Oct. 26, 2001 Chernobyl has made a chilling contribution to medical history, accounting for the largest group of human cancers associated with a known cause on a known date, ECCO 11 - the European Cancer Conference heard in Lisbon today. (Tuesday 23 October)
Nearly 2000 cases of thyroid cancer have been linked to the world's worst nuclear accident which occurred in Ukrainian city 15 years ago - and the number is still rising.
Professor Dillwyn Williams, of The Strangeways Research Laboratory, Cambridge University, told the meeting: "Four years after the accident, an excess of thyroid cancers was noted among children who had been exposed to fall-out from the disaster. That increase has continued and new cases are still being seen in those who were children at the time of the accident".
Dr. Elaine Ron, of the US National Cancer Institute, in Bethesda, Maryland, explained: "Following external radiation exposure, the elevated risk of thyroid cancer appears to continue throughout life, but there is some indication that the risk may be highest 15 to 19 years after exposure.
External radiation is the only well established cause of cancer of the thyroid gland. People under 20 are at a significantly increased risk of thyroid cancer after exposure to isotopes of iodine. It is estimated that in the accident, the Chernobyl-4 reactor released all of the xenon gas, about half of the iodine and caesium and about three to five per cent of the remaining radioactive material.
Professor Williams said: "Exposure to isotopes of iodine gives the thyroid over a 1000 times the average dose to the rest of the body. The particular sensitivity of children to thyoid cancer after radiation exposure can be linked to a combination of a higher thyroid dose and the biology of thyroid growth - which falls to a very low level in adult life. Few of the patients with thyroid cancer have died, but help is still needed".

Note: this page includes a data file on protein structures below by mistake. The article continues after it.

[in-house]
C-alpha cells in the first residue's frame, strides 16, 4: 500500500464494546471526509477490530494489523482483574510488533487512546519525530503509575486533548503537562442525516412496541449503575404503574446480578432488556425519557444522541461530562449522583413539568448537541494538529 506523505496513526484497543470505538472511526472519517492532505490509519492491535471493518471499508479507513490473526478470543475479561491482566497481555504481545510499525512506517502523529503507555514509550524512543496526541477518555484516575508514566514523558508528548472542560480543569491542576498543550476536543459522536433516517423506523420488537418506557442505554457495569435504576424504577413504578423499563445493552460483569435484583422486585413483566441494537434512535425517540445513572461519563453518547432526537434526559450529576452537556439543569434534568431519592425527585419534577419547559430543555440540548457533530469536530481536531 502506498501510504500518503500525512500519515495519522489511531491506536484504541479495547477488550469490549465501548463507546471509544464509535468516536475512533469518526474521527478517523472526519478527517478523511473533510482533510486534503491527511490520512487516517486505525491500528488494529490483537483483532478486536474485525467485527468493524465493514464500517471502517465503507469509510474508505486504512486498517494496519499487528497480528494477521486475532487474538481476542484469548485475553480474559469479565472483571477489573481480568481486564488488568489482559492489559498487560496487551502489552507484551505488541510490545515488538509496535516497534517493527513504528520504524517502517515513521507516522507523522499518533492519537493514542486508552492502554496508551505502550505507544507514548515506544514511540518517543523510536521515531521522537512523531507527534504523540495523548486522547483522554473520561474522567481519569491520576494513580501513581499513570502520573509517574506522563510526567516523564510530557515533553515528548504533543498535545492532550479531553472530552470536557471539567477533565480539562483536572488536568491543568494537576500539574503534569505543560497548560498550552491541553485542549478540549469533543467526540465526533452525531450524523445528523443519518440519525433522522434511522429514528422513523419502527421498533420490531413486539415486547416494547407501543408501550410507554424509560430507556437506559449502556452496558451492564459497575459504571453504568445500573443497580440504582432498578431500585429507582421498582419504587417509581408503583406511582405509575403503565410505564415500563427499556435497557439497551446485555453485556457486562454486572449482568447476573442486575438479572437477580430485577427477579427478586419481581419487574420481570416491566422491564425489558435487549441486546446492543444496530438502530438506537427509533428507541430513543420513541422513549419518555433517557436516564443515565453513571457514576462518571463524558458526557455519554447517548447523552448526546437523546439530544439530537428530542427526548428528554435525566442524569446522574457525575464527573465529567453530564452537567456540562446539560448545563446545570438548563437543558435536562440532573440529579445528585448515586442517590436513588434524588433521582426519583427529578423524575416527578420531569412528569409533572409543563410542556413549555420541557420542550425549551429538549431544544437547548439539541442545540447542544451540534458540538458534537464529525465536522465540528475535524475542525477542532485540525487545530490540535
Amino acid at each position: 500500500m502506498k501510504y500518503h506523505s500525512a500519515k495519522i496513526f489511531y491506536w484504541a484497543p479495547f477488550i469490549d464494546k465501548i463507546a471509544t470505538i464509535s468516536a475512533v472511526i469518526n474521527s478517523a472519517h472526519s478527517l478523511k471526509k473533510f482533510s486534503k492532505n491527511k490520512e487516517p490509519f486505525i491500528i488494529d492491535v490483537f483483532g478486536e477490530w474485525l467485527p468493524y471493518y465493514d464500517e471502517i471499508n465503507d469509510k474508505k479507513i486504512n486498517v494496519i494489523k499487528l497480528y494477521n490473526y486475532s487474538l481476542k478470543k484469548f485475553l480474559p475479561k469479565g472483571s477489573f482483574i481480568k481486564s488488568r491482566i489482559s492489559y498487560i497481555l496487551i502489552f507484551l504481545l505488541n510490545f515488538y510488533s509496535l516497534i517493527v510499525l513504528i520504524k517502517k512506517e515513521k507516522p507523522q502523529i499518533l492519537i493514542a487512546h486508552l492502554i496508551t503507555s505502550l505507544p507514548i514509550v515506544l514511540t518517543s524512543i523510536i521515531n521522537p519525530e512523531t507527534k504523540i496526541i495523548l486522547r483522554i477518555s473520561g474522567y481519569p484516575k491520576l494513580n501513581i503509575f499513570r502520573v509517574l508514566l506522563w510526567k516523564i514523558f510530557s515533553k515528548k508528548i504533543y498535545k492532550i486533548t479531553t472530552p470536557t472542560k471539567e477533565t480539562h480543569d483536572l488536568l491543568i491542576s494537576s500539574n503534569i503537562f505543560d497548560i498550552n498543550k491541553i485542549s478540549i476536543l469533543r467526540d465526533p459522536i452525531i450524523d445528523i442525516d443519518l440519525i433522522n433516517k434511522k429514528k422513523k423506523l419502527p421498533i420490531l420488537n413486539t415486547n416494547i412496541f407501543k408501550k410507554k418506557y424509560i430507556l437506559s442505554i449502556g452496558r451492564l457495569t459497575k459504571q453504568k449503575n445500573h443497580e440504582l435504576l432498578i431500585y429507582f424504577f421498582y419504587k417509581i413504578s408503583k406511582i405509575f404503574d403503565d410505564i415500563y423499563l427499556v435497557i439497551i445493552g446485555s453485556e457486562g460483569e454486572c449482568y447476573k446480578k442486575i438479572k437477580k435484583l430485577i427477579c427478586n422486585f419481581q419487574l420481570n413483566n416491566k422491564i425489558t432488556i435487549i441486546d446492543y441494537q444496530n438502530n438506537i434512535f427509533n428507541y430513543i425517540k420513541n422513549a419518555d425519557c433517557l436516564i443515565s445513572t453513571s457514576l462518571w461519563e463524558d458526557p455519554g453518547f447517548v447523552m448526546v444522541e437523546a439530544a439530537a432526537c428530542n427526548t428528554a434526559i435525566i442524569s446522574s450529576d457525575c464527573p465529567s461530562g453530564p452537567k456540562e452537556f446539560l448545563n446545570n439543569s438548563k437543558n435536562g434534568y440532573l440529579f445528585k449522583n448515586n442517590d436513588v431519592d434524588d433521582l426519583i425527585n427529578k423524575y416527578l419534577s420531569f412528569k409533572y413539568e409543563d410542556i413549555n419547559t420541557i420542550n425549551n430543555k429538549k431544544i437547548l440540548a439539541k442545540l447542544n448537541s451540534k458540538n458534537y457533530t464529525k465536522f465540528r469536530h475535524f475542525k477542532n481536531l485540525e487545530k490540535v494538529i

The UN recently marked the 15th anniversary of the disaster with an appeal for aid. According to one report, five million people in the former Soviet Union were exposed to radiation or other health hazards by the Chernobyl catastrophe. Although only 31 people died in the immediate aftermath of the accident, hundreds of thousands were reported to have abandoned entire cities and settlements within the 30 kilometre zone of extreme contamination.
Dr. Williams said: "The effects of Chernobyl differed very greatly from those after the atomic bomb explosions. In Japan, the exposure was very largely to whole body radiation from gamma rays and neutrons. After Chernobyl the exposure was to isotopes in fall-out, and apart from the inert gas xenon, the largest components were radioactive isotopes of iodine".
Post Chernobyl cancer risks are not restricted to the thyroid gland the meeting was told. Mr. Victor Chizhikov, of the Cancer Research Center, Kashirskoye, Moscow, reported that a study of former 43 Chernobyl "clean-up" workers had shown them to be at a significantly increased risk of lung cancer. Comprising 36 smokers and seven non-smokers, they all had evidence of inhaled radioactive dust in their lungs. They were compared to a control group of 21 smokers and 23 non-smokers who had never been exposed to radiation.
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The above story is based on materials provided by Federation Of European Cancer Societies.
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